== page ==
Jackie is the kind of film that leaves you unsure of what exactly you’ve seen. This is not a criticism; merely a reflection of the fact that the multi-Oscar-nominated film is far more than just the biographical story you might expect. Focusing mainly on the seven days following the 1963 assassination of President John F. Kennedy, the film features Natalie Portman as a pitch- and picture-perfect version of the former first lady as she cycles through the grief and anger spawned by the reaction to her husband’s death. While this is, strictly a biopic – a film that dramatises the life of a historical person – it is as an arthouse film that this is particularly successful.
One week after the shocking death of JFK, a journalist is invited to interview Jackie about the murder, and about her life as first lady. She makes it very clear that she will be vetting the article, and it seems that the details she’ll share will therefore be highly sterilised; but, in a clever use of flashbacks, we experience the lofty highs and rock-bottom lows she herself went through over the previous two years. She goes from measured accounts of the shooting, near the beginning of the film, to a heart-wrenching recollection of the moment the second bullet struck, shattering Kennedy’s skull, and the attempts she made to hold the his head intact.
Chilean director Pablo Larrain makes highly effective use of the senses in his debut English-language: atmospheric, melancholic strings abound, often spikily punctuating a visually placid scene; costume, colour and lighting are used to reflect changes in mood (the neutral sweater she wears during the interview which takes place in and outside a – not The – white house, compared to the vibrant dresses worn to parties while she lived in The White House, and the dark shadows that play across Portman’s face during scenes at the burial ground); and unusual camera angles and techniques – extreme close-ups, 60s-style black and white, shots from behind as Portman looks in the mirror, but which don’t show her reflection – which lead to a range of reactions from puzzlement to actual discomfort.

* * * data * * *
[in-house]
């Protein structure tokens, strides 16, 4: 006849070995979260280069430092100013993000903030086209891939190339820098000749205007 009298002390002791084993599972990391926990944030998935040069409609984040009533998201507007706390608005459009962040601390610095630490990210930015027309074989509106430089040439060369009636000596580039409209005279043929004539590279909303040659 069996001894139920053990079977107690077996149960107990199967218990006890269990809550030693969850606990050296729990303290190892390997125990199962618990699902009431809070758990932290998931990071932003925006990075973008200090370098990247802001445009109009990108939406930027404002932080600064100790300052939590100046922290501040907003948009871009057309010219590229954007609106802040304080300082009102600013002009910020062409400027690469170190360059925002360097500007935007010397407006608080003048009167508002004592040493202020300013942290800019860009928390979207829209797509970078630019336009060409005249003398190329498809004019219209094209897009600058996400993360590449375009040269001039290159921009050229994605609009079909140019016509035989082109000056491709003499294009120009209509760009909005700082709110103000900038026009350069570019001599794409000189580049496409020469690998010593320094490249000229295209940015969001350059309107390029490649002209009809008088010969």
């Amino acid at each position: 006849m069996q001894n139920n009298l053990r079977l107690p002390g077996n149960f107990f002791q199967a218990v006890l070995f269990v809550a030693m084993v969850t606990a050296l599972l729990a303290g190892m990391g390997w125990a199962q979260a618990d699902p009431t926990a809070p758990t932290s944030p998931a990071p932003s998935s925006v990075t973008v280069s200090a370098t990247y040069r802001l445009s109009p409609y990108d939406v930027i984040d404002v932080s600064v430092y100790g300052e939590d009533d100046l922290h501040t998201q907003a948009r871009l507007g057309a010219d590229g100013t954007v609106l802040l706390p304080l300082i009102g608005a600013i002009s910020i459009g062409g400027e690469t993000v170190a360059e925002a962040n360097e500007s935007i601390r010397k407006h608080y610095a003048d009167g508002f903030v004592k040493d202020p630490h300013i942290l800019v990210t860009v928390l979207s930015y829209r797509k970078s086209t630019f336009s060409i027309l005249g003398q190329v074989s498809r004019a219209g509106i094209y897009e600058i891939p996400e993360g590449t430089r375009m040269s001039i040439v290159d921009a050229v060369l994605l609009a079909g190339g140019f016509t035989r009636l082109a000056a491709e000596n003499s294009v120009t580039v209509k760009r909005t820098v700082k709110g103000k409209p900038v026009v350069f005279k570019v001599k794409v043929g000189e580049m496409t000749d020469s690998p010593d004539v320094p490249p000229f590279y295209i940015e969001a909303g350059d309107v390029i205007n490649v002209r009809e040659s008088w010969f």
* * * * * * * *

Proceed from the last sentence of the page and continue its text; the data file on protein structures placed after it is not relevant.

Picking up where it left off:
Add to these stunning elements a hugely impressive cast, and you understand the fuss that’s been made about this film. Portman perfectly portrays the timid, slightly naive woman people assume Kennedy was, yet shows a very different side to her, a fierce, protective savvy individual, who flits from anguish to fury back down to melancholy over the course of a cigarette. We see her in many guises: a fairly new resident of the White House, full of quiet pride over her ongoing project to renovate the building and locate items belonging to former leaders so that the official residence can be a place that truly belongs to “the American people”; an emotional wreck as she finally is left alone to take off the outfit soaked in her husband’s blood; a jaded widow who has absolutely no idea what to do with her life.
But the supporting cast is also inspired, from Peter Sarsgaard as Robert Kennedy, torn between protecting his late brother’s family, and protecting his own political future, to the late John Hurd as a priest who tries to bring comfort and balance into Jackie’s life.
If you don’t enjoy non-linear storylines, and think sensory overload doesn’t belong in the cinema, this film is probably not for you. But if you appreciate a marriage of excellent acting, history, and visually arresting imagery, pick up your popcorn.
Brief strong language and one disturbing scene.